Following this, we were able to try lots of new ideas that mixed VR and TV screens. The first was competitive games called Monster Escape where the VR player becomes a huge monster destroying a city with his head. On the TV screen, players using the Dualshock 4 wireless controller have to run away and eventually fight back in an epic battle.

In another game called Cat and Mouse, the VR player becomes a cartoon cat hiding behind curtains and must catch the TV players (mice) by surprise as they run around the kitchen, stealing cheese. It’s a frantic game that quickly turns into a battle of nerves.

We also tried cooperative games where the TV and the VR views become complementary, making all players in the room cooperate towards a single goal. That’s how Ghost House was born. The VR player enters a haunted house and must rely on the TV player to tell him where to shoot to catch the ghosts.

At last we had five people on a sofa shouting and laughing, something that felt like a distant dream only a few weeks before. All we had left to do was to show these prototypes to the rest of the company and the feature of a separate screen became a reality for PS VR.

The Playroom VRThe Playroom VR
The Playroom VRThe Playroom VR
The Playroom VRThe Playroom VR

So what do you think of mixing VR and traditional TV screen? Do you have any ideas for games? Please let us know in the comments below and see you soon for some more behind-the-scene stories of The Playroom VR!

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  • It’s free now? Awesome. I’ll be playing this at launch with my kids.

  • I hope this includes games for Move too.

  • Hello,

    True, like THE PLAYROOM, THE PLAYROOM VR is a free game . As soon as you get your headset, you can get it free from the PS Store.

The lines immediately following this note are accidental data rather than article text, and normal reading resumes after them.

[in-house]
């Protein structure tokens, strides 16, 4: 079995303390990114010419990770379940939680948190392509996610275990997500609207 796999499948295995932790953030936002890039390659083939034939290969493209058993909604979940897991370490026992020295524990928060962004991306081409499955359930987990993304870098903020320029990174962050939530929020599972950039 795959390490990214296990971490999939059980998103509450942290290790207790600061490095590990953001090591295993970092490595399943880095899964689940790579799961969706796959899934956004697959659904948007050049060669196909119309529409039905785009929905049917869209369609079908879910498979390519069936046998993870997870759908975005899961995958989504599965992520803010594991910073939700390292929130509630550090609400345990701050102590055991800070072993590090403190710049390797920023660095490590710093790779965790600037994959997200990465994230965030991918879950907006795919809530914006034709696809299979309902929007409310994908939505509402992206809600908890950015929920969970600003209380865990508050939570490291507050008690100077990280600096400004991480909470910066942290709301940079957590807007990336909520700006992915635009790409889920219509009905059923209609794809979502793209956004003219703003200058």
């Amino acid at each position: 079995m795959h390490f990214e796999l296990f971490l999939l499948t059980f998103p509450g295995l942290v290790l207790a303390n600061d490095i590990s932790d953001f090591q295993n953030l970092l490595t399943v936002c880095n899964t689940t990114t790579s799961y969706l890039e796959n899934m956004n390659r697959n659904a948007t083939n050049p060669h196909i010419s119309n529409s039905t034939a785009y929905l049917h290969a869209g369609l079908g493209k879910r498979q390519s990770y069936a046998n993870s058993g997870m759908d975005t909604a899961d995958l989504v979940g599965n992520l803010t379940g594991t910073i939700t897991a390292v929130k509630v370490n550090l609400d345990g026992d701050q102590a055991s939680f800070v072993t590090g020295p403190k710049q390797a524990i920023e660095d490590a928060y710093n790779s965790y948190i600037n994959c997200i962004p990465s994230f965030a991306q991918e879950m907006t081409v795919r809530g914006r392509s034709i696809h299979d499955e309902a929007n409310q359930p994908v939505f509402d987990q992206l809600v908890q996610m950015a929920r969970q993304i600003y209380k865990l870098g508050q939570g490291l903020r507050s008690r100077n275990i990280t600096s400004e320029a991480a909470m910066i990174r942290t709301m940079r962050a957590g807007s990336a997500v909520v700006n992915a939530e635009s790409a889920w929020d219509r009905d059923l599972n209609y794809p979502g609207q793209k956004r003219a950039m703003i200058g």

However, this time, it is more than simple tech demos. We put more time in with a bigger team to create a suite of full multiplayer party games . There are 6 games in total.

    Two of the games are versus games for 2 to 5 players (Monster Escape & Cat and Mouse), 2
    Two are multiplayer coop games (Ghost House and Wanted!)
    One game is a classic Platformer stage that you can play solo or 2 players.
    The last is a VR toy/viewer where you can spend the coins your earned playing the rest.

    It’s a way for us to experiment with social VR and see what is popular, especially with groups of friends and families.

    We hope you enjoy them!

  • No doubt these games will appeal to many but I am disappointed in the assumption that VR users want to be sociable.
    Many VR enthusiasts I suspect, will be, like me, mature aged (I’m 74) and looking for a truly virtual reality, not
    games for kids in 3D.
    The medium has great potential for new experiences, education, new ways of thinking and fantasizing and what do we get – baby games and killing ‘games’.
    Sociability belongs away from electronic gizmos – human face to human face.
    If Sony wants to continue catering for traditional PlayStation gamers that’s their decision, but their hints about broader applications are not demonstrated in Playroom VR.